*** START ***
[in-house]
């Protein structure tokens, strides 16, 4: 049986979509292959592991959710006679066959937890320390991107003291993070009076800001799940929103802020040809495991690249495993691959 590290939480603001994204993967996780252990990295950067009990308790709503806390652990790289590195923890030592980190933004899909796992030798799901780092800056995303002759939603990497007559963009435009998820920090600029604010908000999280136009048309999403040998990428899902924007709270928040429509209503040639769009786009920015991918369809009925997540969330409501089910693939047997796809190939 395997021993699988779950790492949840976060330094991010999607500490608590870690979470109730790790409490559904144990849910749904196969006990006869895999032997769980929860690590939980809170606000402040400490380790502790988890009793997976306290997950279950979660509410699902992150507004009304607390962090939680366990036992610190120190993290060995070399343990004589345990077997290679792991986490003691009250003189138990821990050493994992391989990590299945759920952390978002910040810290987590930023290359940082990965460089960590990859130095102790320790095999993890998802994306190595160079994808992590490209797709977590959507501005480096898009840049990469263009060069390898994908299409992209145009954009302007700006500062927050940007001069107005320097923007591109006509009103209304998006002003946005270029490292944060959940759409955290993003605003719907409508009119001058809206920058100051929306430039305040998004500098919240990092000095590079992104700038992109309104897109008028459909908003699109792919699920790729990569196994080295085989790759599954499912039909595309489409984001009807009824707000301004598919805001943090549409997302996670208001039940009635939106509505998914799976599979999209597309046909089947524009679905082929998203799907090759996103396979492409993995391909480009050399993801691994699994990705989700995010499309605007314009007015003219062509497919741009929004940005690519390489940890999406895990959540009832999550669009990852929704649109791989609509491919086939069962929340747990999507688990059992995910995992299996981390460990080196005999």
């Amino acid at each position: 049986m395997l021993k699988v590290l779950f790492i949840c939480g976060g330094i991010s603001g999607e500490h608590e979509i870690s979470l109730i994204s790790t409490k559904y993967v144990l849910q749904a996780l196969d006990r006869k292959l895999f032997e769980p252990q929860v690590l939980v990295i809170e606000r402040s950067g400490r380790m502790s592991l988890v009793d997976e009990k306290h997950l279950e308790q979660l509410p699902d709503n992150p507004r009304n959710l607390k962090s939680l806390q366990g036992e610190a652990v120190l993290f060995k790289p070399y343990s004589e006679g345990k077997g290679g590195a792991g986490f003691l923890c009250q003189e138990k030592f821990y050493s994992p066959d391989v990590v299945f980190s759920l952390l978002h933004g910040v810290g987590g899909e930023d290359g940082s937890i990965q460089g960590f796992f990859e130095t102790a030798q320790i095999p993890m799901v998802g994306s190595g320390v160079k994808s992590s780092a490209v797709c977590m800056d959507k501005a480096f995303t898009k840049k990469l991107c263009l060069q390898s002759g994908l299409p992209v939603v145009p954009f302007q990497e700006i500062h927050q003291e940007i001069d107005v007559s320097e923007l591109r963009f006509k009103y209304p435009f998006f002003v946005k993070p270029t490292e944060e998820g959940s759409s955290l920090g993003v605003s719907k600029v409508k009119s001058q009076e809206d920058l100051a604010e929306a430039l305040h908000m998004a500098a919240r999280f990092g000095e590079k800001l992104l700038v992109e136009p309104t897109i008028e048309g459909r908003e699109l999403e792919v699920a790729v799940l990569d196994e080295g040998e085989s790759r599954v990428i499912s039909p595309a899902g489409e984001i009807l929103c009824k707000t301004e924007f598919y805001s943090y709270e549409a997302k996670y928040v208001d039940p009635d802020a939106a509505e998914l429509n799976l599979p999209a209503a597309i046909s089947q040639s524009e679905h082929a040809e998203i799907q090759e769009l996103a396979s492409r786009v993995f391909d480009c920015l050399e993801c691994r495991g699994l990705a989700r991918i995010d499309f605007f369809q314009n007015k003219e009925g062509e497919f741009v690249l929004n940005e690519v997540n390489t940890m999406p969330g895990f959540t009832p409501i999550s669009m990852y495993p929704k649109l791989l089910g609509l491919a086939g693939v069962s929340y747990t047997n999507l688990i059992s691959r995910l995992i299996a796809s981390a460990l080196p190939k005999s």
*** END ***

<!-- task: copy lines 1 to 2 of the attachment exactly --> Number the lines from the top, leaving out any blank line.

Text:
[in-house]
């Protein structure tokens, strides 16, 4: 049986979509292959592991959710006679066959937890320390991107003291993070009076800001799940929103802020040809495991690249495993691959 590290939480603001994204993967996780252990990295950067009990308790709503806390652990790289590195923890030592980190933004899909796992030798799901780092800056995303002759939603990497007559963009435009998820920090600029604010908000999280136009048309999403040998990428899902924007709270928040429509209503040639769009786009920015991918369809009925997540969330409501089910693939047997796809190939 395997021993699988779950790492949840976060330094991010999607500490608590870690979470109730790790409490559904144990849910749904196969006990006869895999032997769980929860690590939980809170606000402040400490380790502790988890009793997976306290997950279950979660509410699902992150507004009304607390962090939680366990036992610190120190993290060995070399343990004589345990077997290679792991986490003691009250003189138990821990050493994992391989990590299945759920952390978002910040810290987590930023290359940082990965460089960590990859130095102790320790095999993890998802994306190595160079994808992590490209797709977590959507501005480096898009840049990469263009060069390898994908299409992209145009954009302007700006500062927050940007001069107005320097923007591109006509009103209304998006002003946005270029490292944060959940759409955290993003605003719907409508009119001058809206920058100051929306430039305040998004500098919240990092000095590079992104700038992109309104897109008028459909908003699109792919699920790729990569196994080295085989790759599954499912039909595309489409984001009807009824707000301004598919805001943090549409997302996670208001039940009635939106509505998914799976599979999209597309046909089947524009679905082929998203799907090759996103396979492409993995391909480009050399993801691994699994990705989700995010499309605007314009007015003219062509497919741009929004940005690519390489940890999406895990959540009832999550669009990852929704649109791989609509491919086939069962929340747990999507688990059992995910995992299996981390460990080196005999």